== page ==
Email: tammy.horn@ky.gov

Environment & History

Angels of Agriculture: Apiculture in 21st Century Kentucky

In response to federal initiatives, Kentucky's new Pollinator Protection Plan outlines multi-stakeholder efforts to increase habitat, promote communication with landowners, beekeepers and applicators, and provide educational opportunities to all citizens. Although this presentation focuses on honey bees, it will also include other pollinators such as monarch butterflies and other types of bees. Apiculture is agriculture, and Kentucky's shift to provide more habitat for pollinators of the Commonwealth is multi-faceted and involves everyone. 

Equipment needs: Computer, projector and microphone

Women and Bees

The demographics on apiculture have always shifted with political winds of fortune, and more recently, women beekeepers have changed the U.S. industry in research, migratory beekeeping, and extension both domestic and international. This presentation focuses on the historical importance of women beekeepers as well as current and future trends such as the organic movement that make beekeeping more feasible and less arduous for all people because of the influx of women beekeepers. 

Equipment needs: Computer, projector and microphone

Eddie Price Eddie Price
Kentucky Writer, Educator
Hawesville, KY

Work Phone: 270.922.1326 (cell)
Home Phone: 270.927.0471
Email: eddieprice.1954@att.net

Kentucky History

Kentucky After the War of 1812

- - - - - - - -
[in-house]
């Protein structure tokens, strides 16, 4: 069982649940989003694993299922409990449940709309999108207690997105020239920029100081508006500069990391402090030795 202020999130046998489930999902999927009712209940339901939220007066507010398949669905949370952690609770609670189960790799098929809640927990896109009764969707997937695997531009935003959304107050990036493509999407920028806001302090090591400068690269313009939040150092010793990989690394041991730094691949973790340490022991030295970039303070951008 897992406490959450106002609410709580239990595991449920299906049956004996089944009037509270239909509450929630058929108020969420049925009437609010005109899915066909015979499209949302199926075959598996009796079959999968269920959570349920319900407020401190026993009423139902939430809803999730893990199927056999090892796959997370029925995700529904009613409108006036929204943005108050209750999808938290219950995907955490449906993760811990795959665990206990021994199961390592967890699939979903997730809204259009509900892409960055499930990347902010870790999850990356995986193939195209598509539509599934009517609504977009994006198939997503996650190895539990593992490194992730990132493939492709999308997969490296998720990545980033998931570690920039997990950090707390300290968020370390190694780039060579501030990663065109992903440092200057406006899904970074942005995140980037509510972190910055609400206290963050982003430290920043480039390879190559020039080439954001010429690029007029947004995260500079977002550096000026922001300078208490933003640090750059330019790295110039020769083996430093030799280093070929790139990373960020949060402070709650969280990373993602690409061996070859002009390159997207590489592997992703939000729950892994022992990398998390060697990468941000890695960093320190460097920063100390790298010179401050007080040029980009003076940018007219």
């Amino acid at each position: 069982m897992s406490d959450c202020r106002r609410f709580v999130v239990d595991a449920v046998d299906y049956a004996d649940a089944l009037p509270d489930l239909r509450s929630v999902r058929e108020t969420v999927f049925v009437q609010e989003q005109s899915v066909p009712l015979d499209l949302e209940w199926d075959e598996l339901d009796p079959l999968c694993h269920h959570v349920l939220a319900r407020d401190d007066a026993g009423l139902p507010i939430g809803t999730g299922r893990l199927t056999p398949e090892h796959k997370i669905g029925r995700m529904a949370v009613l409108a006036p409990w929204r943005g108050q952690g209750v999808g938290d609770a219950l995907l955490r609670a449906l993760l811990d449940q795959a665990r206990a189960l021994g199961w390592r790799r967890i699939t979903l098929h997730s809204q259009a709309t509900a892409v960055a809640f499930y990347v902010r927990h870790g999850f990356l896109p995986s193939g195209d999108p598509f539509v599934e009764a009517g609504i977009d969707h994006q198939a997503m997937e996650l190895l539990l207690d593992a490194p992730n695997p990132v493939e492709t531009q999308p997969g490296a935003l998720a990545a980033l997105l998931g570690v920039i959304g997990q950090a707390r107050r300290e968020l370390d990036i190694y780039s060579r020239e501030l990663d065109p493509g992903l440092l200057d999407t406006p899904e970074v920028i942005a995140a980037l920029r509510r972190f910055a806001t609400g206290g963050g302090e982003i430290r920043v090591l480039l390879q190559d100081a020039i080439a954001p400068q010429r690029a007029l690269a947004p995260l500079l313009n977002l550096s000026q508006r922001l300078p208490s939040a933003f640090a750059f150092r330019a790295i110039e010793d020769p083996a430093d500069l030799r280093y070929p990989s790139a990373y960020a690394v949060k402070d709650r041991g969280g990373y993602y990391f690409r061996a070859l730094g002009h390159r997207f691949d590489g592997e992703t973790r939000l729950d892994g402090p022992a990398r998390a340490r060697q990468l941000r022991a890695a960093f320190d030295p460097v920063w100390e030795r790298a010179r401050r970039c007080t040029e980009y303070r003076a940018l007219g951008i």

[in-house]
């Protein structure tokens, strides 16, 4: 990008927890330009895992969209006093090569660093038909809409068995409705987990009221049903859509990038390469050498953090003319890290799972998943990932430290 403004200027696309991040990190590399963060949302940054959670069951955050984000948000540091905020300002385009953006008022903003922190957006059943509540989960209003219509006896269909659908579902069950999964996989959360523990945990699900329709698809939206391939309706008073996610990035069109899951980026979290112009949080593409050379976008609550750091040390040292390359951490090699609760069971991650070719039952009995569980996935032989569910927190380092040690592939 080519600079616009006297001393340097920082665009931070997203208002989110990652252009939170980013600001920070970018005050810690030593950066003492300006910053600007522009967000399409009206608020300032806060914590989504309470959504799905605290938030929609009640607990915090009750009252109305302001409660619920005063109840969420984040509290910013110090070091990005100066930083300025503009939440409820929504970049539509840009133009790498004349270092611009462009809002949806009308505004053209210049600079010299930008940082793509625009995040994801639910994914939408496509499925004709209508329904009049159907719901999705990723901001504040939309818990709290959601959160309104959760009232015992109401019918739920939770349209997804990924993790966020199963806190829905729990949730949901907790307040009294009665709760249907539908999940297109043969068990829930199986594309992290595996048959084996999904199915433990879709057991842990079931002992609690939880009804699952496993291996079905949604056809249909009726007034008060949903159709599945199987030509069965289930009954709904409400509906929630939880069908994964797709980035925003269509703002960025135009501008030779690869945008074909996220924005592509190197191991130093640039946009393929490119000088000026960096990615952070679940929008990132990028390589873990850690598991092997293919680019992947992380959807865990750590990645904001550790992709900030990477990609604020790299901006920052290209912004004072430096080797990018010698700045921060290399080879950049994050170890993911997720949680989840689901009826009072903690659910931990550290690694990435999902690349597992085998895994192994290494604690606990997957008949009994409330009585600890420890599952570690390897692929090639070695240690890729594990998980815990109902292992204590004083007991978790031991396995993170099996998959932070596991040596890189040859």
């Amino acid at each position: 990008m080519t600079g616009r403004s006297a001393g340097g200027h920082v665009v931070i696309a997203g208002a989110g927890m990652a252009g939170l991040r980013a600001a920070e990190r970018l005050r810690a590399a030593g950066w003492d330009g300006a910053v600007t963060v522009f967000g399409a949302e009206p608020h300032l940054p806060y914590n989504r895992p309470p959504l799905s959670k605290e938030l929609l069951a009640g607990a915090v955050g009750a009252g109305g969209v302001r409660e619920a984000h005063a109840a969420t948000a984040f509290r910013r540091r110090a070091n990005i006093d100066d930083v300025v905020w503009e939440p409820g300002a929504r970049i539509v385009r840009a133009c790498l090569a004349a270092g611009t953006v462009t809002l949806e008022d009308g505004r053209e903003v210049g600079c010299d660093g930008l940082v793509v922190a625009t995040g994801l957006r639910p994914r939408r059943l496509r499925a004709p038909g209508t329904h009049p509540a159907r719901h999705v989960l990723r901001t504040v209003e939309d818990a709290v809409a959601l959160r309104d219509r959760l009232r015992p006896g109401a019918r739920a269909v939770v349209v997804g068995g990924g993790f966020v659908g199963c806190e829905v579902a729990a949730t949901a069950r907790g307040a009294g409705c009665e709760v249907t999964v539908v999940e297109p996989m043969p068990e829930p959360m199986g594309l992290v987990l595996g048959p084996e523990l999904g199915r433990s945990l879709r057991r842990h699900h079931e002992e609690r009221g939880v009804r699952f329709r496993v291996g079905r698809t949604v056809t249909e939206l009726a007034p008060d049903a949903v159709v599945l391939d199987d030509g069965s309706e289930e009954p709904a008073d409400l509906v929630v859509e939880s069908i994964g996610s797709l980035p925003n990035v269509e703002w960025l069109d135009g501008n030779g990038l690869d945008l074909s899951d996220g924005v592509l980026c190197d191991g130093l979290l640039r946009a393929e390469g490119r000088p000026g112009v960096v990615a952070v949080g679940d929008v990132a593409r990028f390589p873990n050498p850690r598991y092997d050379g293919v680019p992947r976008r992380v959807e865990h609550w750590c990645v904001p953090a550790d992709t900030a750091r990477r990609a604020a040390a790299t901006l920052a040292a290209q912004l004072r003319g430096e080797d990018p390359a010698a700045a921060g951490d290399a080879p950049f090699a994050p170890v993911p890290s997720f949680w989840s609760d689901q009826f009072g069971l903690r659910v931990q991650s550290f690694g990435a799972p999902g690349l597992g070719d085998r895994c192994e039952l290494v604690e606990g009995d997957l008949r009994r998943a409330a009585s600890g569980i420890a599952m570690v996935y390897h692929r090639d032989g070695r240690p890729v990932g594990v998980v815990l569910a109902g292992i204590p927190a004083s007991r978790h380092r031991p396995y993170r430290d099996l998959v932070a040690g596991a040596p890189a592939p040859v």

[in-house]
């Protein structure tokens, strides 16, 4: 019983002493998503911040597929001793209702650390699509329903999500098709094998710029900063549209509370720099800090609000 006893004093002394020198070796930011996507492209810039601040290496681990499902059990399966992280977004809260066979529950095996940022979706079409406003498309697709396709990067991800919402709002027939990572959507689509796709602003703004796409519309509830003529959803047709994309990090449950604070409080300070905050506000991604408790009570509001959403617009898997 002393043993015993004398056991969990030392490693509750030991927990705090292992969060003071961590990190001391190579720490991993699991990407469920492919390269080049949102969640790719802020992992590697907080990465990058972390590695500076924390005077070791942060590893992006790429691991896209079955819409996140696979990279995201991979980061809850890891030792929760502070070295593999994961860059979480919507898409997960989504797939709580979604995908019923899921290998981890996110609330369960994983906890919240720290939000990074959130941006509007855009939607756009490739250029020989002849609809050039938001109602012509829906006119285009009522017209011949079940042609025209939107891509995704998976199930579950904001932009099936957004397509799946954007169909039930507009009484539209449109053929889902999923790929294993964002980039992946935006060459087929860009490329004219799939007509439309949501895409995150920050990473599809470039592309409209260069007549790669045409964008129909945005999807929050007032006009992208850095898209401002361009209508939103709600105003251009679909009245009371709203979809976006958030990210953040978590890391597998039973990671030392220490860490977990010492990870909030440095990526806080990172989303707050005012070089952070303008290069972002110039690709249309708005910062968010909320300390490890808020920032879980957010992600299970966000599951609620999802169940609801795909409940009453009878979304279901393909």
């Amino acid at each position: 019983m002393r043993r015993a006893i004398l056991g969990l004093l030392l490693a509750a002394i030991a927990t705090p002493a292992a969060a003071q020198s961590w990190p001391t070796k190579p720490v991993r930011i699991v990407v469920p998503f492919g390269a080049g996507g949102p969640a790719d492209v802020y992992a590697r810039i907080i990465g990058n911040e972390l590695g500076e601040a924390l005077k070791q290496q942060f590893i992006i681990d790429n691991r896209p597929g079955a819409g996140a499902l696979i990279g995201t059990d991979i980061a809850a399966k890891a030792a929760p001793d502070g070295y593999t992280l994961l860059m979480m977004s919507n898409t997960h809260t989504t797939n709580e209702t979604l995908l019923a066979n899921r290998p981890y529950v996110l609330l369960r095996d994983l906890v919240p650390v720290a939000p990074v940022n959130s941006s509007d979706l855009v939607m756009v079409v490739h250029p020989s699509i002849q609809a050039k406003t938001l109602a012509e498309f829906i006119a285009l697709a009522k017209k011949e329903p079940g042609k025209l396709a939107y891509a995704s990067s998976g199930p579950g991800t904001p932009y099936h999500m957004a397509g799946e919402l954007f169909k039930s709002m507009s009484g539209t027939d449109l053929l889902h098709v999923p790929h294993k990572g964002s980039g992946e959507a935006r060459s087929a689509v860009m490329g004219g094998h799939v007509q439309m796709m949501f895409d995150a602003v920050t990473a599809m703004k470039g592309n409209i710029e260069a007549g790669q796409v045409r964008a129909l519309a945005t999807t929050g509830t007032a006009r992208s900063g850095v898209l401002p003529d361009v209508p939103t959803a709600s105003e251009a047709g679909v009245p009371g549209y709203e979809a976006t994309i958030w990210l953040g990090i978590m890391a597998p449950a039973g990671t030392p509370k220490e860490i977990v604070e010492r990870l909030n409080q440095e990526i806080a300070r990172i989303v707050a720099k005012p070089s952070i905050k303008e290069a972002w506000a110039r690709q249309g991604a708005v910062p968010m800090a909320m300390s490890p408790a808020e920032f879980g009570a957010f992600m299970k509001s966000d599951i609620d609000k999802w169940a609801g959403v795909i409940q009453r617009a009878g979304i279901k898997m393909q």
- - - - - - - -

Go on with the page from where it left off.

This program looks at Kentucky's rise to prominence in the five years after the War of 1812. With Henry Clay as Speaker of the House and an increasing presence on the national stage, Kentucky develops into one of the most influential states in the new Republic. Clay presses for his "American System" with a National Bank, protective tariffs, and a network of nationally funded roads and canals. Steamboat travel increases on the Ohio and Mississippi Rivers. Hemp will mean new opportunities for some Kentuckians as the cotton trade and world markets expand. Learn about Kentucky in those "forgotten years" history books often bypass. 

Equipment needs: Laptop and projector for PowerPoint slideshow, but is not mandatory
Homemaking on the Kentucky Frontier

Think you have it hard? Imagine life without electricity, running water, gas heat, or air conditioning; a world without refrigeration, modern medicine, TV, motion pictures, automobiles, and computers. Using historic home utensils, furnishings and tools, Eddie Price takes you back to the Kentucky frontier to explain how pioneers made and maintained their homes. A slideshow illustrates just how hard pioneers had to work to do the simple, everyday things in life. 

Equipment needs: Laptop and projector, table for tools and home implements

The Cane Ridge Revival: The Great Revival that Transformed Kentucky

When people talk about the "Bible Belt" they might be interested to learn that its roots began in the great Cane Ridge Revival, held in today's Bourbon County. No one can deny that it changed lives and shaped Kentucky's (and the Deep South's) social and cultural development. Take a journey back to 1801. Find out what drew 25,000 people to Cane Ridge. Sing one of the old hymns that some folks claimed to "make the flesh tremble."